You have heard of the ‘October Surprise’ no doubt. Whether it be the Nixon vs. McGovern election of 1972, the Carter vs. Reagan election of 1980 or the Bush vs. Clinton election of 1992 it is common that some kind of favorable event break a mere week or two ahead of the general election held in early November to usually assist the incumbent President. Let’s not forget one of the more infamous and gratuitously, self-serving October Surprises of all when it was revealed a mere six days prior to Election Day of George W. Bush’s DUI arrest.
Early voting has taken hold and is widely used across the nation. A total of 32 states and the District of Columbia now have some form of early voting where registered voters can visit an election official’s office or satellite voting locations and cast their ballot. Some states allow early voting to occur as early as 45 days before the election and many locations keep the voting window open up until the Saturday just prior to Election Day which is held on the first Tuesday in November.
Early voting has cast a shadow over the traditional October surprise tactic. As campaigns would consider options in how they could increase their favorability or cast doubt in voters mind about the favorability of their opponent, early voting has thrown the proverbial ‘monkey wrench’ in the cogs of the political spin machine. With voters casting ballots over a month in advance of Election Day, messaging in October loses its desired impact to sway voters. So now strategies have to be revamped and new tactics employed.
Hence, the November Surprise. A look at the electoral map has both Barack Obama and Mitt Romney slugging it out in a tight race. Dependent on which electoral map you look at, there are as many as 11 states that are hotly contested and are within the margin of error, (+/- 3% points). As of this writing, the states of Iowa, Wisconsin and Ohio are considered to be a statistical dead heat and the separation between the winner and loser of these states can be as little as under 100 votes. Not all states provide for an automatic recount if the margin of votes cast is within a certain percentage. Of these three hotly contested states, only Ohio has a mechanism that triggers an automatic recount. Simply challenging the results of any states vote count is seen as likely by the Obama or Romney campaigns. However, grounds for lawsuits are a different matter and that is something that we are seeing signs of as the election draws near.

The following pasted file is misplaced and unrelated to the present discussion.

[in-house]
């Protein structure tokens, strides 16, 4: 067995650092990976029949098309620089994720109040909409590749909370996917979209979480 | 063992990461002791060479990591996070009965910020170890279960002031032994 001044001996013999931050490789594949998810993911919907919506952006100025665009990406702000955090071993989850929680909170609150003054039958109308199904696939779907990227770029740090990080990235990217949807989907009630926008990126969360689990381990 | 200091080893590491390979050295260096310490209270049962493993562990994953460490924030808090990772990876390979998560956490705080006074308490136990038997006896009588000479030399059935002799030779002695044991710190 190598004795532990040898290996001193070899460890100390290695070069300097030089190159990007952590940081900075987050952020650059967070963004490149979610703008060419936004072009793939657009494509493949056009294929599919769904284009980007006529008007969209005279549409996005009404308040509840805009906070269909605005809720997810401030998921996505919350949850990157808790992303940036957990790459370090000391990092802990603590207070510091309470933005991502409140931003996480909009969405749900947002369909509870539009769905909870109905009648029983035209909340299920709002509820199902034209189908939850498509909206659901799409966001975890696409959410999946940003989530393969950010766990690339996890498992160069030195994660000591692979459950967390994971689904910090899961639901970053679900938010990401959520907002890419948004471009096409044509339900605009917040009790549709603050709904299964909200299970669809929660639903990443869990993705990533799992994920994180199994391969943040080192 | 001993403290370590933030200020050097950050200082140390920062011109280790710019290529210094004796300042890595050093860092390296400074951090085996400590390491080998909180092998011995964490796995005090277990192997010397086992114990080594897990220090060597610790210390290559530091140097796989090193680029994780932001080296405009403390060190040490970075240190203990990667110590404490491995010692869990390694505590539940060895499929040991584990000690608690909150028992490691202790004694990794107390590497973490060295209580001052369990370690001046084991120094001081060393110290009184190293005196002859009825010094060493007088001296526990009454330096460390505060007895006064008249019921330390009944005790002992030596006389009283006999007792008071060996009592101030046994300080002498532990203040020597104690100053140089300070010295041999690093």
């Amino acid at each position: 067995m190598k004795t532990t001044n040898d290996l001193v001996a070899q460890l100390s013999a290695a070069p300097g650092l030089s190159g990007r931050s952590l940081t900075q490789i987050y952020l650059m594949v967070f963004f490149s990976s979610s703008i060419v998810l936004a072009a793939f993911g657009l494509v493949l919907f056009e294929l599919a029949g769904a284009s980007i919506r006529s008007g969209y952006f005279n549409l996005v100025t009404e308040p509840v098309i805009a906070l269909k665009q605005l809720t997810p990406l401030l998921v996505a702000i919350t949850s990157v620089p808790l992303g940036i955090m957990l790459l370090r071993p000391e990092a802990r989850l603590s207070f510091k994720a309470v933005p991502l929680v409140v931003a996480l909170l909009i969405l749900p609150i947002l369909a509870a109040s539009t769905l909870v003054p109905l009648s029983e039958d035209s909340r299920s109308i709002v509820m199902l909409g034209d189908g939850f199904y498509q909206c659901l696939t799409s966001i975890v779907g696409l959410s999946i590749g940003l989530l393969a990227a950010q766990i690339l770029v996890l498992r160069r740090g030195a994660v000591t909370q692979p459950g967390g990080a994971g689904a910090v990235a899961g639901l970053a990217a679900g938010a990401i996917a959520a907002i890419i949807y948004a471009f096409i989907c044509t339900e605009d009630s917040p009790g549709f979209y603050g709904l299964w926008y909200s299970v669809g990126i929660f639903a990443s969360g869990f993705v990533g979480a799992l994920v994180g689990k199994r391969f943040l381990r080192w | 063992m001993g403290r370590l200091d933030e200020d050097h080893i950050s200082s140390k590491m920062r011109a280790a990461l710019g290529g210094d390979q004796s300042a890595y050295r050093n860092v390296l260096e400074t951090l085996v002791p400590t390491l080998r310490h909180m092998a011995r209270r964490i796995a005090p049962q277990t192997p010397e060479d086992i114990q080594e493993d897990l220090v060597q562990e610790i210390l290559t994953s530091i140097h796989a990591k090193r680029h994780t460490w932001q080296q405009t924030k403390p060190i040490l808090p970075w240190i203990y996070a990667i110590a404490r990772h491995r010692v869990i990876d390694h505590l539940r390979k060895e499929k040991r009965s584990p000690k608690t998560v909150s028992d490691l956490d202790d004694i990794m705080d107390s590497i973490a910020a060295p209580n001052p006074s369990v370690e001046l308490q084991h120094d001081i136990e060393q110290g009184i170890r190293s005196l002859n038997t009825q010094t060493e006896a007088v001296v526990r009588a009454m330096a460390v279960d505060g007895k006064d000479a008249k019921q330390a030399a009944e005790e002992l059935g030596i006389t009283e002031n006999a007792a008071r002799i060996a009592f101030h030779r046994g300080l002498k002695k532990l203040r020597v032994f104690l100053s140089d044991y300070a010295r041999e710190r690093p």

For instance; in Iowa there are many provisions in the Iowa Code that can trigger a recount. However, the only likely provision that can be used by a candidate is Iowa Code 57.1e which denotes illegal votes received or legal votes suppressed as an allowable reason for the candidate to contest the results. Now, we get to the heart of the matter. Have you been wondering why Democrats have been beating the drum on suppressed vote and voter ID laws? These tactics lay the groundwork for future legal actions to counter undesirable election results.
As reported earlier this year by the washingtonquadrust.com the Obama campaign has amassed lawyers and staffing assistants who stand at the ready to challenge states election results if in-fact they are not favorable to Obama. The dailycaller.com also reported that the Democrat party will have in excess of 5800 attorneys to do battle in states from Florida to Ohio to Iowa no matter where the battle may lie. With the many changes in election law during this election cycle combined with the states who have adopted new voter ID laws the battle may lie not only leading up to the Election Day, but with the probability of a close election the battle could carry on weeks after the election. Americans are now faced with the prospects of an election that plays out long after its expected end date with the possibility of a replay of the 2000 election between George W. Bush and Al Gore.
The country continues to become more polarized and divided on so many issues. With ‘blue’ states and ‘red’ states amassing in specific regions of the country, blues on the east and west coasts and reds in between, the trends indicate that we as a nation are much less tolerant of differing messages. Voters are now seeing not just an election that focuses on the electoral map combined with campaign strategies to bring voters out to the polls, but rather with the battle moving beyond election day we are subject to what can now be called an ‘electoral war’.